Emily’s feature article, with the full case study within it, is on our website.

To better understand the partnership and how the model can be replicated across the state, the case study includes detailed information about how Davidson-Davie and Atrium Health launched the apprenticeship program, stakeholders involved, funding, benefits of the program, and the results so far.

We also provide lessons learned from former and current students, Davidson-Davie staff, and Atrium Health partners and recommendations for replicating the model, some of which include:

* a split salary model for nursing faculty

* adopting a holistic approach to nursing admissions

* the importance of conducting focus groups

* iterating the program

* the need for a nursing apprenticeship liaison

* expanding to offer additional health care apprenticeships

For those who wish to replicate the model, the case study offers a quick guide to launching and sample documents employers and institutions can use to stand-up their own health care apprenticeship programs.

Please read and share

Around NC

We’ve covered a range of health care-focused announcements in recent months, including:

‘Transformative’ investment in health care workforce announced in New Hanover County

In a significant move to address critical health care workforce challenges in New Hanover County, the New Hanover Community Endowment (NHCE) has awarded over $22.3 million in grants to several key educational institutions in their region.

New early college opening in NC to combat health care shortage

Duke University Health System, Durham Technical Community College, and Durham Public Schools (DPS) announced plans Wednesday to establish an early college for high school students in the district who are interested in health care careers.

$29.5 million grant from Bloomberg Philanthropies is funding the project. The program is intended to be a direct pathway to careers in Duke Health facilities and to provide another option to students besides the four-year college route.

A rural hospital and community college team up to tackle health care shortages

Wayne Community College is getting a new clinical nursing instructor thanks to a partnership with UNC Health Wayne. The local hospital will be paying for the salary and benefits of one clinical nursing instructor for the college for a five year period. The college hopes this partnership will help address two challenges with one program — bolstering enrollment and addressing the nursing shortage.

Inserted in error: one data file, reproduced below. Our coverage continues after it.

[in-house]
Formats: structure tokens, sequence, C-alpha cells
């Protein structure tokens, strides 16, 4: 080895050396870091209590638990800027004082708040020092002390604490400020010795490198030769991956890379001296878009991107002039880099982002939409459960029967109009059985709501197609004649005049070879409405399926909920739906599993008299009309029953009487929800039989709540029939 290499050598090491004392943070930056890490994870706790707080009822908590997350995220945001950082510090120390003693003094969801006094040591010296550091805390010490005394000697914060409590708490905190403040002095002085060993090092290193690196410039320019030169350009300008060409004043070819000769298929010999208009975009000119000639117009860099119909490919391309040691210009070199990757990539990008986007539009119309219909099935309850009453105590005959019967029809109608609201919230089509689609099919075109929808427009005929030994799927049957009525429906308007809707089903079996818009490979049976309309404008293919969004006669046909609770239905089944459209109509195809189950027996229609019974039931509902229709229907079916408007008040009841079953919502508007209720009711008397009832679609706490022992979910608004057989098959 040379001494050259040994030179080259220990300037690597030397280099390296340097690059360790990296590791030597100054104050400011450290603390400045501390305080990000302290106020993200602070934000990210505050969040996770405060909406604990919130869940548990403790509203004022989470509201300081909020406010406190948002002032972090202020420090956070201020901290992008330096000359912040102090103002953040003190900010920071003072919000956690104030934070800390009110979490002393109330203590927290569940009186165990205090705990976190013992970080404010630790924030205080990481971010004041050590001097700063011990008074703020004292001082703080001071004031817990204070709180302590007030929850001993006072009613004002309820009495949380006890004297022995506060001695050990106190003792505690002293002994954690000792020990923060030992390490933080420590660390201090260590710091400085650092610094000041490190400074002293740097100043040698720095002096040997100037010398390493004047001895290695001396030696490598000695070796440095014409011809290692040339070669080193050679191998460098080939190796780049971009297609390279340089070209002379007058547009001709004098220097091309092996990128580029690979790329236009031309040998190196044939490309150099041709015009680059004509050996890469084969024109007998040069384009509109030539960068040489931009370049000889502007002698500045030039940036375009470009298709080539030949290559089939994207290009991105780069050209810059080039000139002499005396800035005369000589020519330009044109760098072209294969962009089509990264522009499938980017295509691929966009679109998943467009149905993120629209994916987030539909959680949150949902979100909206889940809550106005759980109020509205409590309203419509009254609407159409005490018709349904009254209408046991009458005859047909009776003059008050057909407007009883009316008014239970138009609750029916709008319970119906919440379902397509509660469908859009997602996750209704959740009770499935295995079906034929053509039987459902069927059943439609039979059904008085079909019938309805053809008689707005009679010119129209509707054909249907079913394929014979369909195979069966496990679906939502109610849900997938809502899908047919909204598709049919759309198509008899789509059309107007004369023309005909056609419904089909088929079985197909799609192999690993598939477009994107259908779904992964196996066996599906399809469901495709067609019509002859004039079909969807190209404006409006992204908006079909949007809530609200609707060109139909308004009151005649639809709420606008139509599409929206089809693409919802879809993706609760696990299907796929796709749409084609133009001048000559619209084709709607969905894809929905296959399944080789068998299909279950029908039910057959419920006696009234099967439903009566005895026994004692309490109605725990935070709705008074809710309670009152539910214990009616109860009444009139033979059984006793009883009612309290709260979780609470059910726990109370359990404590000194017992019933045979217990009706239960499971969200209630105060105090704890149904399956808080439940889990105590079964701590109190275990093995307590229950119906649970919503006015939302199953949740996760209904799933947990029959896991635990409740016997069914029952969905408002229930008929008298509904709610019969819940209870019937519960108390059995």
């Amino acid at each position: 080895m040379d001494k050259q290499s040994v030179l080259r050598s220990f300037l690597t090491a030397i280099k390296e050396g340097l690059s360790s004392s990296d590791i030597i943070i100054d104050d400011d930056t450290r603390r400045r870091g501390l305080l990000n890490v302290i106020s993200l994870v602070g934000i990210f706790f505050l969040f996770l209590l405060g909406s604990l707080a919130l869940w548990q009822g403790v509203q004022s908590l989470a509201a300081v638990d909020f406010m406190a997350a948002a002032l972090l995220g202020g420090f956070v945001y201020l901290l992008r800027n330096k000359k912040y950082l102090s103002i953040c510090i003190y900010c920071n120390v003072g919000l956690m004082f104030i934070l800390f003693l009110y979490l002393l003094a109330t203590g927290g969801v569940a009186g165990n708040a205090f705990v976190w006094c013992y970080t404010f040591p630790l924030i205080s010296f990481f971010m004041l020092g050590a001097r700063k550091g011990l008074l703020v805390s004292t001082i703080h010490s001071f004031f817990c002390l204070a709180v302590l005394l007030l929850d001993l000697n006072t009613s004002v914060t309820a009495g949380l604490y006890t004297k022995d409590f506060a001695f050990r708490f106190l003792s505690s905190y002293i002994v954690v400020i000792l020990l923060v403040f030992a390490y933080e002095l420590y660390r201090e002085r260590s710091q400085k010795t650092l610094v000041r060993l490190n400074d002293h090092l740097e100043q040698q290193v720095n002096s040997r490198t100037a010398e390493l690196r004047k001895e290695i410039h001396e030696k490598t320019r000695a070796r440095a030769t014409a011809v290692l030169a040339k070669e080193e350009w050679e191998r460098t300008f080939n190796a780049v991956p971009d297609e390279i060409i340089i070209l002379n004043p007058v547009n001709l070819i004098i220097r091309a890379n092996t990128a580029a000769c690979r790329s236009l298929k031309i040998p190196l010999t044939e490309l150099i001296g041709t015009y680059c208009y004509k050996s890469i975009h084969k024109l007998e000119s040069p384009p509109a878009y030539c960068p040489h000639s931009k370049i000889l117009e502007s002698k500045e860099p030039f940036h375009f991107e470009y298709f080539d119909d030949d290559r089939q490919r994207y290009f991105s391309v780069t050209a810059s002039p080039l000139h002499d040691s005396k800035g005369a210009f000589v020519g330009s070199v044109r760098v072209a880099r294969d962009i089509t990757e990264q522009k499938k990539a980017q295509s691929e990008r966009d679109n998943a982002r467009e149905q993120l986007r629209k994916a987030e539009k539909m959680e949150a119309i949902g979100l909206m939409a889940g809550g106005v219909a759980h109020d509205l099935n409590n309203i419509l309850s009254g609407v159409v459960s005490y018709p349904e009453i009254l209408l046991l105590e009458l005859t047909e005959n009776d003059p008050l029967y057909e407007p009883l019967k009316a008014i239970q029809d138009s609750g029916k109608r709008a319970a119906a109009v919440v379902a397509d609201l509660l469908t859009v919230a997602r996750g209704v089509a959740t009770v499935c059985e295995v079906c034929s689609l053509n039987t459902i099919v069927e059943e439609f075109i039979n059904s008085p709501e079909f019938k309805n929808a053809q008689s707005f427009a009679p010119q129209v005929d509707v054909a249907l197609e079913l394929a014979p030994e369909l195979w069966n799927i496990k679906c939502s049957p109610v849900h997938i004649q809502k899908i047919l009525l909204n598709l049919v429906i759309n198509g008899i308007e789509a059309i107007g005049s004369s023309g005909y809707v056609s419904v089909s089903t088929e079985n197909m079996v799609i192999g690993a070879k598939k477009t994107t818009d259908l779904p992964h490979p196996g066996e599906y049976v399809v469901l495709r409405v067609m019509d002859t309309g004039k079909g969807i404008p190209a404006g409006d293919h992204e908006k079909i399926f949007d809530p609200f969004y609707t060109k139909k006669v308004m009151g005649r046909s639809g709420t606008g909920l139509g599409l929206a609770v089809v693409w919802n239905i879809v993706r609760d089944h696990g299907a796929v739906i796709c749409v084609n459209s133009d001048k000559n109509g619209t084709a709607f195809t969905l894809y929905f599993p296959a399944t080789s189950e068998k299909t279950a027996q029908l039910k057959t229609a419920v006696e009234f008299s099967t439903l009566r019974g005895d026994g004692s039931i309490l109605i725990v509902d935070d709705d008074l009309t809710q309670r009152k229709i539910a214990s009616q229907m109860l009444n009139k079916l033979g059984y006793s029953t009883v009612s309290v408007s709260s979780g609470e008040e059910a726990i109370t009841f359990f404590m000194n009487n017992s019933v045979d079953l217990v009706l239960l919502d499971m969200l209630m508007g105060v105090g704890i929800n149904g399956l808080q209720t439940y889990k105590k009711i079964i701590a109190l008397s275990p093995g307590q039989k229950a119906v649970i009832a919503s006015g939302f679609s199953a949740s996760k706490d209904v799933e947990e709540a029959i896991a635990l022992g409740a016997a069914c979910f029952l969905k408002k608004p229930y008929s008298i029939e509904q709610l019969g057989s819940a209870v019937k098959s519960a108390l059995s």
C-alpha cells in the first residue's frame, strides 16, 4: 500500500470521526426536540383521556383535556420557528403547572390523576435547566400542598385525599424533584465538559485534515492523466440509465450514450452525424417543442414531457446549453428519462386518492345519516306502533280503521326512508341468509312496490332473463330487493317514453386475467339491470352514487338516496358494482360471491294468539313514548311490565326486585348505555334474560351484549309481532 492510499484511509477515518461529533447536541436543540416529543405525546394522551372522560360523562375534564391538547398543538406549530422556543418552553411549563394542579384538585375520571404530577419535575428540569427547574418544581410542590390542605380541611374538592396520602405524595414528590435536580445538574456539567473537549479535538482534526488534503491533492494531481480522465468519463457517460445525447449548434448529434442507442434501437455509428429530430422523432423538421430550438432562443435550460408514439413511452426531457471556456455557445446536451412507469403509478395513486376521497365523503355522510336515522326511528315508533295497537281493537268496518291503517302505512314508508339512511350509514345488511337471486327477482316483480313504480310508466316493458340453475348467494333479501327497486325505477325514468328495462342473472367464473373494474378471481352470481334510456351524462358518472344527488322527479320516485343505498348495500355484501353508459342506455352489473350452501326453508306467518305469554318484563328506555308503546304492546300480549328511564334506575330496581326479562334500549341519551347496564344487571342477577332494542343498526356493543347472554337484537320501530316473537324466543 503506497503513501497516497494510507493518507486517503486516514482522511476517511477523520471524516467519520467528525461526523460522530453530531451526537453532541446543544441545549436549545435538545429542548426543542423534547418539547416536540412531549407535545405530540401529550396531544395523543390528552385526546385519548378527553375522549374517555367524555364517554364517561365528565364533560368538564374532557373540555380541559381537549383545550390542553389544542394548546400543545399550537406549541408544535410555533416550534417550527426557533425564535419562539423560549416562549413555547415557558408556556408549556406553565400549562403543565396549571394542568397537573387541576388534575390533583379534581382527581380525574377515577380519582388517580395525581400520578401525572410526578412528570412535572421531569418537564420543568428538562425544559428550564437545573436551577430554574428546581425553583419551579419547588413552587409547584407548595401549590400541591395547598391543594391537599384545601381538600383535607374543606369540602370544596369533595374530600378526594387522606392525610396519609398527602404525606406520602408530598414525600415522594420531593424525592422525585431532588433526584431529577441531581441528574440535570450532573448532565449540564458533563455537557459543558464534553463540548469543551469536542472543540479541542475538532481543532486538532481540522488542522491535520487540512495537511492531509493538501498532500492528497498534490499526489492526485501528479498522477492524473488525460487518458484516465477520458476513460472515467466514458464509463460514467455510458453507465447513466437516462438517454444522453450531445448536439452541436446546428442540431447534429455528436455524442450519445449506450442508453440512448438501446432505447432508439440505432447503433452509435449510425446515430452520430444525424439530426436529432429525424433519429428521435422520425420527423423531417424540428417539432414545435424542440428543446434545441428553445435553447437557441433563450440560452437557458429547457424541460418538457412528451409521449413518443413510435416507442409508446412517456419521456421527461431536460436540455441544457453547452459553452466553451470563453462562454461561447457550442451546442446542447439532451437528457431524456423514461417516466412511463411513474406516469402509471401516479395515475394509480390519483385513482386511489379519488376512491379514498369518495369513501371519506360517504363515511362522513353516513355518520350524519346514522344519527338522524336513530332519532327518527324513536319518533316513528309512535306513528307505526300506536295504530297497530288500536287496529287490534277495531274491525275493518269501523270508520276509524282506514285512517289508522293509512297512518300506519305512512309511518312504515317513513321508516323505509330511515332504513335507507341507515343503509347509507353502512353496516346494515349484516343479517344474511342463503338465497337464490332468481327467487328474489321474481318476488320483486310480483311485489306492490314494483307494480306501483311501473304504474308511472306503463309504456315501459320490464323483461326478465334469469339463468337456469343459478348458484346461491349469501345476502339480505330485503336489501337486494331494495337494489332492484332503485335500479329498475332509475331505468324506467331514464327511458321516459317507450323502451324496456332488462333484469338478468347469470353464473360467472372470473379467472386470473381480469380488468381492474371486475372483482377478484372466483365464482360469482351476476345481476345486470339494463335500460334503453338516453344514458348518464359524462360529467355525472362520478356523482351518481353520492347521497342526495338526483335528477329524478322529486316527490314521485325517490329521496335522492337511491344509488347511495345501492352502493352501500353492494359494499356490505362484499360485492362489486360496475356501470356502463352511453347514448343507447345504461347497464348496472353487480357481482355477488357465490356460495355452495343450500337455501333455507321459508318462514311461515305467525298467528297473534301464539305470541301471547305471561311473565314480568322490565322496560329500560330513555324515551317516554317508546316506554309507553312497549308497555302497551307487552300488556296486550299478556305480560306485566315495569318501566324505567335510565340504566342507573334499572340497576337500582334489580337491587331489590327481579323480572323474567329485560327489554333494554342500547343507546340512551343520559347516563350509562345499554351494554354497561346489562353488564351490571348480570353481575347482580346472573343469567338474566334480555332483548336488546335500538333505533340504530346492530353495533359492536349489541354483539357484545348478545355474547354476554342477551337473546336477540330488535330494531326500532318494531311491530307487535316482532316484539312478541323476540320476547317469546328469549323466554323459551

Other higher education reads

The Job: Healthcare High Schools

Paul Fain’s recent report in Workshift took a look at the evolution of health care-focused high schools and early colleges, including work underway in Durham:

An analysis from Duke Health found roughly 8K annual openings in the region for in-demand positions that typically require an advanced certificate or associate degree. The biggest gap is for registered nurses, followed by nursing care assistants, imaging techs, medical assistants, and other roles.

The new school in Durham will be designed to change minds about dual enrollment, says Oluwunmi (Olu) Ariyo, Durham Tech’s director of college recruitment and high school partnerships. The goal is to “allow first-generation and at-risk students to move directly into full-time positions or apprenticeships,” she says, “or part-time employment in combination with further education under an equity lens.”

Students will graduate with a high school diploma as well as an associate degree or workforce credential. Besides integrating health sciences content across the curriculum, the school will offer career exploration activities, many hosted by Duke Health, as well as apprenticeships, internships, and clinical rotations for some career roles.

Nation Hahn

Nation Hahn is the chief of growth for EducationNC.